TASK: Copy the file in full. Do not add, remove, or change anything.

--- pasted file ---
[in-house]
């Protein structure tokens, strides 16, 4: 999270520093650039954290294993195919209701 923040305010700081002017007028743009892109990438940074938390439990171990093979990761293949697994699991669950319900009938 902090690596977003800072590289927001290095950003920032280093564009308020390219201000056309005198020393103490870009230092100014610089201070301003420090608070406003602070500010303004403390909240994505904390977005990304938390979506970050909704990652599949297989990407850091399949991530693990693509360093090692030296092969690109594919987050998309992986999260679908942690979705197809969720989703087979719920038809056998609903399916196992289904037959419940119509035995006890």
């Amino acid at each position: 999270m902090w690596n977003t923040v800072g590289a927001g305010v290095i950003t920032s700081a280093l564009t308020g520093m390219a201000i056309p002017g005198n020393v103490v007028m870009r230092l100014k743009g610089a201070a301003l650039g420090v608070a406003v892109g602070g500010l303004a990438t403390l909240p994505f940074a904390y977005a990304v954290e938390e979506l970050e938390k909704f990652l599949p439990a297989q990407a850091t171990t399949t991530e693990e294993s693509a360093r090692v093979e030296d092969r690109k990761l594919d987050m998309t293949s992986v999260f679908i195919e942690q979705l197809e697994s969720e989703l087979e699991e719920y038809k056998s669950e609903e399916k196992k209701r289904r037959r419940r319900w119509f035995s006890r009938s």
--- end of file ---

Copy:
[in-house]
């Protein structure tokens, strides 16, 4: 999270520093650039954290294993195919209701 923040305010700081002017007028743009892109990438940074938390439990171990093979990761293949697994699991669950319900009938 902090690596977003800072590289927001290095950003920032280093564009308020390219201000056309005198020393103490870009230092100014610089201070301003420090608070406003602070500010303004403390909240994505904390977005990304938390979506970050909704990652599949297989990407850091399949991530693990693509360093090692030296092969690109594919987050998309992986999260679908942690979705197809969720989703087979719920038809056998609903399916196992289904037959419940119509035995006890």
């Amino acid at each position: 999270m902090w690596n977003t923040v800072g590289a927001g305010v290095i950003t920032s700081a280093l564009t308020g520093m390219a201000i056309p002017g005198n020393v103490v007028m870009r230092l100014k743009g610089a201070a301003l650039g420090v608070a406003v892109g602070g500010l303004a990438t403390l909240p994505f940074a904390y977005a990304v954290e938390e979506l970050e938390k909704f990652l599949p439990a297989q990407a850091t171990t399949t991530e693990e294993s693509a360093r090692v093979e030296d092969r690109k990761l594919d987050m998309t293949s992986v999260f679908i195919e942690q979705l197809e697994s969720e989703l087979e699991e719920y038809k056998s669950e609903e399916k196992k209701r289904r037959r419940r319900w119509f035995s006890r009938s």